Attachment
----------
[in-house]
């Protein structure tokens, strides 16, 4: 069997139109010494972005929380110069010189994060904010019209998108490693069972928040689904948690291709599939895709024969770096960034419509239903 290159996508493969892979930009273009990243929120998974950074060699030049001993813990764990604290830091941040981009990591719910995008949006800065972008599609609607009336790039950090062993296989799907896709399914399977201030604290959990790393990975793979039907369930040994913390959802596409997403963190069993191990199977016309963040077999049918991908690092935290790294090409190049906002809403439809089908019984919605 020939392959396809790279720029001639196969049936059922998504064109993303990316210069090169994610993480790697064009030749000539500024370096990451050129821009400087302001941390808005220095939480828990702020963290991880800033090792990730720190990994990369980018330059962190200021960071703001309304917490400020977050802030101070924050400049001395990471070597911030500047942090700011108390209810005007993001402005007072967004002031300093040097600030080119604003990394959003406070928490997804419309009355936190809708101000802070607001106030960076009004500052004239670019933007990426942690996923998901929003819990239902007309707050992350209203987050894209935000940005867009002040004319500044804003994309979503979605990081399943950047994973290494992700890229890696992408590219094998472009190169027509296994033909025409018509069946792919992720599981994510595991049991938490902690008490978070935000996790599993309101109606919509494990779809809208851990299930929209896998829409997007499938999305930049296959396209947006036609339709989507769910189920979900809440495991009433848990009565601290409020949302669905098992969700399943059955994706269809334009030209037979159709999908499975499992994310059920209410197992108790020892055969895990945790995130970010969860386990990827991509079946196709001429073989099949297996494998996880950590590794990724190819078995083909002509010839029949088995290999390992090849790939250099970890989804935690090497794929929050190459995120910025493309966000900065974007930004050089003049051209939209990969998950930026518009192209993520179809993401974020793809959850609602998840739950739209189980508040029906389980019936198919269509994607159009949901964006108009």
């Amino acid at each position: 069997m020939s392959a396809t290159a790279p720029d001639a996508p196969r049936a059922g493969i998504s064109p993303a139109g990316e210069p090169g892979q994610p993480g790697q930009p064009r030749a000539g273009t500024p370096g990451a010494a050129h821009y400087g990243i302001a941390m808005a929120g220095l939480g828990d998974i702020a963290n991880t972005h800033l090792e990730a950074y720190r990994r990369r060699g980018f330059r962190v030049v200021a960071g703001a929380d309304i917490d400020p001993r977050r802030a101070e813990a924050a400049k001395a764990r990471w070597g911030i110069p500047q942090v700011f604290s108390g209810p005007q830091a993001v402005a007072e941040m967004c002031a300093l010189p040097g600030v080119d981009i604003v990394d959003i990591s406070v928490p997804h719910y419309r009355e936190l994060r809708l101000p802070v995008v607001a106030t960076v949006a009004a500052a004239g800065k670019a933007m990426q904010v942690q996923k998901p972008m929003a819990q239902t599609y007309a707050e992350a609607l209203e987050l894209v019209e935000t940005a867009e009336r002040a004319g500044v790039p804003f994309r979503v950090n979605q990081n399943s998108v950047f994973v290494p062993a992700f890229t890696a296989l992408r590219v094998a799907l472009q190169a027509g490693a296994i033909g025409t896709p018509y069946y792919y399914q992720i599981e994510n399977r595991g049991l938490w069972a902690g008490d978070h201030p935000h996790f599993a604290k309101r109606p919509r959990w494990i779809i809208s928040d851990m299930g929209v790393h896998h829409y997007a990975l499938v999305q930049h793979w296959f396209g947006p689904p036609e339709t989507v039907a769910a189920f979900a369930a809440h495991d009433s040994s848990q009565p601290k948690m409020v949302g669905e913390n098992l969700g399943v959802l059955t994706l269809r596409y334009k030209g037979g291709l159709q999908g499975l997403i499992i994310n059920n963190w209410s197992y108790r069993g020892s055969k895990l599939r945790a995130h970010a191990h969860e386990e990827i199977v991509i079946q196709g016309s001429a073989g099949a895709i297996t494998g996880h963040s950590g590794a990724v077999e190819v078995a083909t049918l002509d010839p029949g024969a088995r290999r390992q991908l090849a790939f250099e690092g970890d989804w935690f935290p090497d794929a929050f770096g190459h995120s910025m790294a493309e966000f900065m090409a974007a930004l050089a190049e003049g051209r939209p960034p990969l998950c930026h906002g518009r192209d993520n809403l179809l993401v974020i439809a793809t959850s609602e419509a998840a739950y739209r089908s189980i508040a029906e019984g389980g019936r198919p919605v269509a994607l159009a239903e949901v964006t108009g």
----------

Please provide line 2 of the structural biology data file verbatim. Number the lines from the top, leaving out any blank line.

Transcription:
């Protein structure tokens, strides 16, 4: 069997139109010494972005929380110069010189994060904010019209998108490693069972928040689904948690291709599939895709024969770096960034419509239903 290159996508493969892979930009273009990243929120998974950074060699030049001993813990764990604290830091941040981009990591719910995008949006800065972008599609609607009336790039950090062993296989799907896709399914399977201030604290959990790393990975793979039907369930040994913390959802596409997403963190069993191990199977016309963040077999049918991908690092935290790294090409190049906002809403439809089908019984919605 020939392959396809790279720029001639196969049936059922998504064109993303990316210069090169994610993480790697064009030749000539500024370096990451050129821009400087302001941390808005220095939480828990702020963290991880800033090792990730720190990994990369980018330059962190200021960071703001309304917490400020977050802030101070924050400049001395990471070597911030500047942090700011108390209810005007993001402005007072967004002031300093040097600030080119604003990394959003406070928490997804419309009355936190809708101000802070607001106030960076009004500052004239670019933007990426942690996923998901929003819990239902007309707050992350209203987050894209935000940005867009002040004319500044804003994309979503979605990081399943950047994973290494992700890229890696992408590219094998472009190169027509296994033909025409018509069946792919992720599981994510595991049991938490902690008490978070935000996790599993309101109606919509494990779809809208851990299930929209896998829409997007499938999305930049296959396209947006036609339709989507769910189920979900809440495991009433848990009565601290409020949302669905098992969700399943059955994706269809334009030209037979159709999908499975499992994310059920209410197992108790020892055969895990945790995130970010969860386990990827991509079946196709001429073989099949297996494998996880950590590794990724190819078995083909002509010839029949088995290999390992090849790939250099970890989804935690090497794929929050190459995120910025493309966000900065974007930004050089003049051209939209990969998950930026518009192209993520179809993401974020793809959850609602998840739950739209189980508040029906389980019936198919269509994607159009949901964006108009």